Deliverables are the products or services that are delivered by a provider to a customer. In project management, a deliverable is a quantifiable good or service that is produced as part of a project.
Deliverables can be tangible or intangible. Tangible deliverables are physical products that can be seen and touched, such as buildings, bridges, and software applications. Intangible deliverables are concepts or ideas, such as training manuals, feasibility studies, and project proposals.
The term “deliverable” is often used interchangeably with “output.” However, there is a distinction between the two terms: outputs are what is produced by the project, while deliverables are what is delivered to the customer. This distinction is important because the customer may not always be the same person as the sponsor (the individual who commissioned the project).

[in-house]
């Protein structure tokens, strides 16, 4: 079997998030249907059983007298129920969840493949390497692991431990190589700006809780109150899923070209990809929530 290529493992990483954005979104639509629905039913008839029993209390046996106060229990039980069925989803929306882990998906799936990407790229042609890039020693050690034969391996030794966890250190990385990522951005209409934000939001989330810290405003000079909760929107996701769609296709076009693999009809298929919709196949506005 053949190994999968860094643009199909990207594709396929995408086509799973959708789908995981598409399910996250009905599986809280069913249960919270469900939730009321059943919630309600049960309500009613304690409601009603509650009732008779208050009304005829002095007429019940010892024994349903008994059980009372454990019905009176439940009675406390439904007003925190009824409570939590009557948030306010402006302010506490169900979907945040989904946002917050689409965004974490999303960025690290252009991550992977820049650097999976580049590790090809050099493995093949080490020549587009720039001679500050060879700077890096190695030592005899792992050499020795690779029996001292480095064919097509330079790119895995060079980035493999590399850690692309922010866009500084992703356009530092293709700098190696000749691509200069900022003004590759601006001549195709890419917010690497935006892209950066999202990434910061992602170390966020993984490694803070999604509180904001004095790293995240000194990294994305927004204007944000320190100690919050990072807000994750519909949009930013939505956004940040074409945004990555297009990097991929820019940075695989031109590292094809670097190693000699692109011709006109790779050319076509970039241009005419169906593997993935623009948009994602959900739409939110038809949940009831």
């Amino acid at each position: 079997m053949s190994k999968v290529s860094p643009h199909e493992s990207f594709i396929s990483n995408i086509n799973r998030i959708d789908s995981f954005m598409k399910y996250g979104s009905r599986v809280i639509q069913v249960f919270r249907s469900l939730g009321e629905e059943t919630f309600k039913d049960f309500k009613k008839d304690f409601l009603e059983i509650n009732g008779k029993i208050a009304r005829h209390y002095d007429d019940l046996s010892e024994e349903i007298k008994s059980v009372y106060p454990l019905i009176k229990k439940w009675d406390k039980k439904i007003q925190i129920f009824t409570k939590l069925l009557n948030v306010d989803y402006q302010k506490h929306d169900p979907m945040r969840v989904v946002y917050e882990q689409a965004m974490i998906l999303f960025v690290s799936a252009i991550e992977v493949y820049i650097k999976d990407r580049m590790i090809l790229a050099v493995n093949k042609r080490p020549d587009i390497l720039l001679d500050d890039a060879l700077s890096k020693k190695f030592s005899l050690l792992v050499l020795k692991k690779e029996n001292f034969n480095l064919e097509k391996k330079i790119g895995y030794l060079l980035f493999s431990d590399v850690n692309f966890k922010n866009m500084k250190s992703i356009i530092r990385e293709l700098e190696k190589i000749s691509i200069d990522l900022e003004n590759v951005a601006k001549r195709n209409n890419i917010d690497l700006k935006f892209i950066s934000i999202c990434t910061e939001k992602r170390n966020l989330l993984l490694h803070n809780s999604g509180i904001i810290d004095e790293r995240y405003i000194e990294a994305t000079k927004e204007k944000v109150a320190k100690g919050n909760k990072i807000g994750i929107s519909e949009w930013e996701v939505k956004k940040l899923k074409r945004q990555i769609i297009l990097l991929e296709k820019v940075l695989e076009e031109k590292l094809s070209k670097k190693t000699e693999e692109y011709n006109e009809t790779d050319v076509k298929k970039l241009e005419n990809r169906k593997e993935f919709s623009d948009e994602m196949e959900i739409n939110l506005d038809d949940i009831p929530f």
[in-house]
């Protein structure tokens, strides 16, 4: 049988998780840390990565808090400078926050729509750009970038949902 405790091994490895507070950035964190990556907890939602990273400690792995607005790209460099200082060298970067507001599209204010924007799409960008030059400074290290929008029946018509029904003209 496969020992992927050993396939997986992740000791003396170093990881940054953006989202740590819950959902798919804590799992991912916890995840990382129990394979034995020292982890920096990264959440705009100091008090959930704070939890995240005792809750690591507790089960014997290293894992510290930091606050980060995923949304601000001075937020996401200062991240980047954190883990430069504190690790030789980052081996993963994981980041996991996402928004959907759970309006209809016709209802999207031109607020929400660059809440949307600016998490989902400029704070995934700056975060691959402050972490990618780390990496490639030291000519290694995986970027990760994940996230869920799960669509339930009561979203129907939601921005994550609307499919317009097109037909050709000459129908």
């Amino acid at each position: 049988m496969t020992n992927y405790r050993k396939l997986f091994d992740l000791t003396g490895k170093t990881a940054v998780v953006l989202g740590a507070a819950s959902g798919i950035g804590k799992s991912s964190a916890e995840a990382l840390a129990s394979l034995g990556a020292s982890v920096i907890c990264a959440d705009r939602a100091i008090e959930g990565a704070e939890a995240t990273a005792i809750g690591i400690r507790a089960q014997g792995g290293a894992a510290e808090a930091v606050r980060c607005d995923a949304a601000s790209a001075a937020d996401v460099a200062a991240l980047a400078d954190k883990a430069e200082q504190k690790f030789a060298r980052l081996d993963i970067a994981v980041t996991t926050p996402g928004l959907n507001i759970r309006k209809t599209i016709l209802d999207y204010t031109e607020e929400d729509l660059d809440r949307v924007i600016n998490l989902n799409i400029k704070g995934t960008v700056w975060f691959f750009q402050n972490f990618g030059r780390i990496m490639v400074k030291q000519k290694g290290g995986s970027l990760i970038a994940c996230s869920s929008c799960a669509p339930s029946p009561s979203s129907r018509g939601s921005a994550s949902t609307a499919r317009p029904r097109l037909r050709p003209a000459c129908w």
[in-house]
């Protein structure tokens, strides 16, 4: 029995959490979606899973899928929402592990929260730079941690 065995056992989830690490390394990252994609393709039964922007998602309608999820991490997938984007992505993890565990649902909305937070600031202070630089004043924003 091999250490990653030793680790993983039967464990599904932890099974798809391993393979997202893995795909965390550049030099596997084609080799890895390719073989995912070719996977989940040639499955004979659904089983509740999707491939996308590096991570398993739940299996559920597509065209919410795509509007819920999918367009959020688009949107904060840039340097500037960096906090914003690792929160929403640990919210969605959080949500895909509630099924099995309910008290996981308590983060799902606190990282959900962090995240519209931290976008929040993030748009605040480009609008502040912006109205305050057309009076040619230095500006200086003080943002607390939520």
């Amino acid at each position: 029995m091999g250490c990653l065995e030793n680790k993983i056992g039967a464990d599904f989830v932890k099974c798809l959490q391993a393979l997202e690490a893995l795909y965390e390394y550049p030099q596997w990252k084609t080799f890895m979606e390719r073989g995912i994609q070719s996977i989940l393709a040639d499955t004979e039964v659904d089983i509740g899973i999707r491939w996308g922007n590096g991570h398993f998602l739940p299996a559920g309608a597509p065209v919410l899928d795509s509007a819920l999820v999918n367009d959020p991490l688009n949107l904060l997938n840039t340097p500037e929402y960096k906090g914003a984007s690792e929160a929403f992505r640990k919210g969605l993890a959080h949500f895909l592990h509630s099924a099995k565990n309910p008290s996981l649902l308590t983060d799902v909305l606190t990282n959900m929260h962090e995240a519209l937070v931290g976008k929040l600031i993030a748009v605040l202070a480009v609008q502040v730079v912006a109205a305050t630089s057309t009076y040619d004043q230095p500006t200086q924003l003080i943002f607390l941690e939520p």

Project managers should work closely with customers to ensure that all deliverables meet their expectations. To do this, project managers must first understand what the customer wants and needs. They must then create a detailed plan for how those needs will be met. Once the project is underway, project managers must track progress and make changes to the plan as necessary to ensure that all deliverables are delivered on time and meet quality standards.